Head of Egypt Human Rights Group Fears Brotherhood Takeover

Published: February 14th 2011
in News » World

Rev. Majed el-Shafie, President and founder of One Free World International


When asked how long he felt would be needed before a free election could take place in Egypt, Shafie answered, “Five years from now, there should be an election...


Democracy in Egypt is an infant – it needs to learn to crawl before it can learn to walk.”


Shafie has family in Egypt but “is not in communication with them since they disowned me after I converted to Christianity.” He emphasized that “the people of Egypt have been living ‘in darkness’ under a dictatorship for 30 years – you can’t expect them to adjust to the light right away.”


“Thirty percent of the population is illiterate – they can’t read and write their own name – you can’t give them absolute democracy in the beginning, because it’s easy for them to turn to extremism. The United States and other countries should support Omar Suleiman. We need slow change.


“Democracy as we know it in the West cannot simply be transplanted into Egypt, a country that has never experienced any form of true democracy. Democracy cannot survive where people cannot read their own constitution. It must be taught, nurtured and brought to maturity so that it can flourish.”


If there were elections now, Shafie says the Muslim Brotherhood would win because they are “the most organized group.” In his view, any transitional or new government under Suleiman “will be playing with fire by including the Muslim Brotherhood.”


He is also concerned that if democracy is brought to Egypt too quickly, “we will see the same scenario that we saw in Gaza and the West Bank in 2006, where Hamas won the elections,” or we risk “repeating the Iranian scenario, where pro-democracy forces deposed the shah in 1979 but were quickly overcome by the radical Islamic ayatollahs.”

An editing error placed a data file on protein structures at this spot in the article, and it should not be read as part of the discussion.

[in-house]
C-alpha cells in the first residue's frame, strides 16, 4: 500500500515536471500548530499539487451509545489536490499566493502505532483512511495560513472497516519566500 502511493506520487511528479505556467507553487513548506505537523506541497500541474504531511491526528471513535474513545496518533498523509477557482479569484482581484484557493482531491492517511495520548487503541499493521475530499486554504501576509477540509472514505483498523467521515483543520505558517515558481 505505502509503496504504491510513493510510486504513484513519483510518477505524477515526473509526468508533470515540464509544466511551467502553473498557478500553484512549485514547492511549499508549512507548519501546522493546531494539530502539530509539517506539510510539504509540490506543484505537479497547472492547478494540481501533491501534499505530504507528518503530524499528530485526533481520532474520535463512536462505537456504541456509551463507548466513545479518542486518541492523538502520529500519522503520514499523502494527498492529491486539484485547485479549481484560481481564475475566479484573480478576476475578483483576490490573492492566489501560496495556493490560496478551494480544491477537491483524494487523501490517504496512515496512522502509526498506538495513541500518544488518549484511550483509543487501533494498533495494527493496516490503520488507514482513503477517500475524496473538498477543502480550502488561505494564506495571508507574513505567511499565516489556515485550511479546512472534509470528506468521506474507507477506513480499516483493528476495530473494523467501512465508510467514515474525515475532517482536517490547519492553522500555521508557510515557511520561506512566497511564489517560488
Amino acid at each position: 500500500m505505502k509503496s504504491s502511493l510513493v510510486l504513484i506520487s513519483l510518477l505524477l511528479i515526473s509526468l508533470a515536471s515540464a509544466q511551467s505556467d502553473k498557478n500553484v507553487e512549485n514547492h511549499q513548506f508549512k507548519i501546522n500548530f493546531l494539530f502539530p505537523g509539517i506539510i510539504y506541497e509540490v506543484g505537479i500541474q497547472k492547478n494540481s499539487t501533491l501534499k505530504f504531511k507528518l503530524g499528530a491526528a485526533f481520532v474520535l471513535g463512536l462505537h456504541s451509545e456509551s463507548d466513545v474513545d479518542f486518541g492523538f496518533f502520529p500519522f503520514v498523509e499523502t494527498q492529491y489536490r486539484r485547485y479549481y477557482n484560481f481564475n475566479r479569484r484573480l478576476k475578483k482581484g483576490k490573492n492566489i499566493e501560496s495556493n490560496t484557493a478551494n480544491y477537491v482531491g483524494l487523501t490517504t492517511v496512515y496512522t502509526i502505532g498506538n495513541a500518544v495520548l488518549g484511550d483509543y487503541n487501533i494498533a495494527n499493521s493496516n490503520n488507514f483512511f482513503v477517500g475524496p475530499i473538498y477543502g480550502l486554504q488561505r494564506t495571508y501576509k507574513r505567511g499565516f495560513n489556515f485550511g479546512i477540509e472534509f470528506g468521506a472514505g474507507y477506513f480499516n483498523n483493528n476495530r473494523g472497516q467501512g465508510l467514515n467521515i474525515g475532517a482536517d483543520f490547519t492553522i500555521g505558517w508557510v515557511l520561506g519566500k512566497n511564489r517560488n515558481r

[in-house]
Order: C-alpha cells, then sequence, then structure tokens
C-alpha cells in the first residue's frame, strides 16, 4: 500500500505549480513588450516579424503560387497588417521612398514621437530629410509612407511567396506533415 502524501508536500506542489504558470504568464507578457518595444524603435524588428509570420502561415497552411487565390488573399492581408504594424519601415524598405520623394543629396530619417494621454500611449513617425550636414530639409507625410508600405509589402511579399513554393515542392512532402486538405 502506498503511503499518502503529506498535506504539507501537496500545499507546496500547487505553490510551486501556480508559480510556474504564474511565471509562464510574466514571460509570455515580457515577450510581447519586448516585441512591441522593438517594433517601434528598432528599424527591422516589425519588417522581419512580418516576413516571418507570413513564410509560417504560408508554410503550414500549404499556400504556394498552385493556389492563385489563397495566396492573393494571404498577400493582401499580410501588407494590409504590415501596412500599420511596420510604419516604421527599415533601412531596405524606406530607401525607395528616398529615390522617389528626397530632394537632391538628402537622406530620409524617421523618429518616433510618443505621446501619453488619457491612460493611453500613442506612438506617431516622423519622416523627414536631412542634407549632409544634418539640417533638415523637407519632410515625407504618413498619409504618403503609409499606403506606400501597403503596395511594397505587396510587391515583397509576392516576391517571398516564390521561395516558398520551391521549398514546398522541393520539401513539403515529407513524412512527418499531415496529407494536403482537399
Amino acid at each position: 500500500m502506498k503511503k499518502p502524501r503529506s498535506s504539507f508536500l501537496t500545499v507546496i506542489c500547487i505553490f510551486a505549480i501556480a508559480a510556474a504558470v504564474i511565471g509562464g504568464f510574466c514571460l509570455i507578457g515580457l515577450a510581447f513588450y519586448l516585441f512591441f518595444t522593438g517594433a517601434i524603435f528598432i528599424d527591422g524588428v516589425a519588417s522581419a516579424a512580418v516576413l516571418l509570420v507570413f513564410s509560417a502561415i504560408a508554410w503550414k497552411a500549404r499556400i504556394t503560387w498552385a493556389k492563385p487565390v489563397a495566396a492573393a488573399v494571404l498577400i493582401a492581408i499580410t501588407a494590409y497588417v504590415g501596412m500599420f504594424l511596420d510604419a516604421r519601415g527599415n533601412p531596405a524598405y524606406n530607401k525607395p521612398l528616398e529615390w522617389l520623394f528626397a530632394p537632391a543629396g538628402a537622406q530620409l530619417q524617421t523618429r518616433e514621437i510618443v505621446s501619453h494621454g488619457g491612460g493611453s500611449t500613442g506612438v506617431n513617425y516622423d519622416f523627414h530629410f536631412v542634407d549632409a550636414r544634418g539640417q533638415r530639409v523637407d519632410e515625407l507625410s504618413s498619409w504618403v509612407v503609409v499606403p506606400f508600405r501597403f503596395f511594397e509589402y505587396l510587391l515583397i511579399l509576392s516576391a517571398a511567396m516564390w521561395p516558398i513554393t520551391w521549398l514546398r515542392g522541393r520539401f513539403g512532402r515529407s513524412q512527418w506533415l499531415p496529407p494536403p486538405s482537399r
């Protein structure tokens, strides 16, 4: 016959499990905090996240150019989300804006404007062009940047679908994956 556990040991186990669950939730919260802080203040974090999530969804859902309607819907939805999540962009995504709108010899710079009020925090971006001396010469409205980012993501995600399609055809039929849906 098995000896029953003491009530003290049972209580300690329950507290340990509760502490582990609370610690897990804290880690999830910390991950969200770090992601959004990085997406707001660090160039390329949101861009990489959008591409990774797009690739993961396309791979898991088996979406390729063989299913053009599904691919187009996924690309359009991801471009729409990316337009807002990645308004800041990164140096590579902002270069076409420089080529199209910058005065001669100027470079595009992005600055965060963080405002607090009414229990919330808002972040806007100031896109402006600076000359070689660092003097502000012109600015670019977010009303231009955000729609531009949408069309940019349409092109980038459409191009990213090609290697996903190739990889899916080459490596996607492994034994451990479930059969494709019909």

He noted, “When Egypt had elections in 2005, even though they were rigged, the Muslim Brotherhood won 88 out of 454 seats in the Egyptian parliament. The Brotherhood really got more than 88 seats; but once they got 88 seats, the regime shut down the elections completely.”


Regarding Egypt’s peace treaty with Israel, Shafie said that the peace was not one that was really between people.


“It was a cold peace that the Egyptians entered into [in order] to get money from the Americans,” he said. “There is no love lost between Egypt and Israel.”


He said Mubarak’s regime was supporting Hamas under the table by enabling the smuggling of weapons from Sinai into Gaza.


There are reasons for Israel to be concerned about developments in Egypt.


“There is now a whole well equipped army in Egypt [due to American support Egypt received after entering into the peace agreement with Israel]. It is a built-up modernized army that could in the future be at war with Israel.”


Shafie said that unlike Egypt, the Arab gulf states are stable, even though there is no democracy there “because the people are wealthy.” He said that “Saudi Arabia has a higher standard of living than Egypt.”


In Egypt, due to Mubarak’s corrupt regime, Shafie said, “the rich have gotten richer and the poor have gotten poorer, and the middle class is disappearing. The average Egyptian salary is under $2 a day.”


Rhonda Spivak is editor of the online newspaper The Winnipeg Jewish Review, found at www.winnipegjewishreview.com.

Related articles: (Egypt, Mulsim Brotherhood, Israel, One Free World International)

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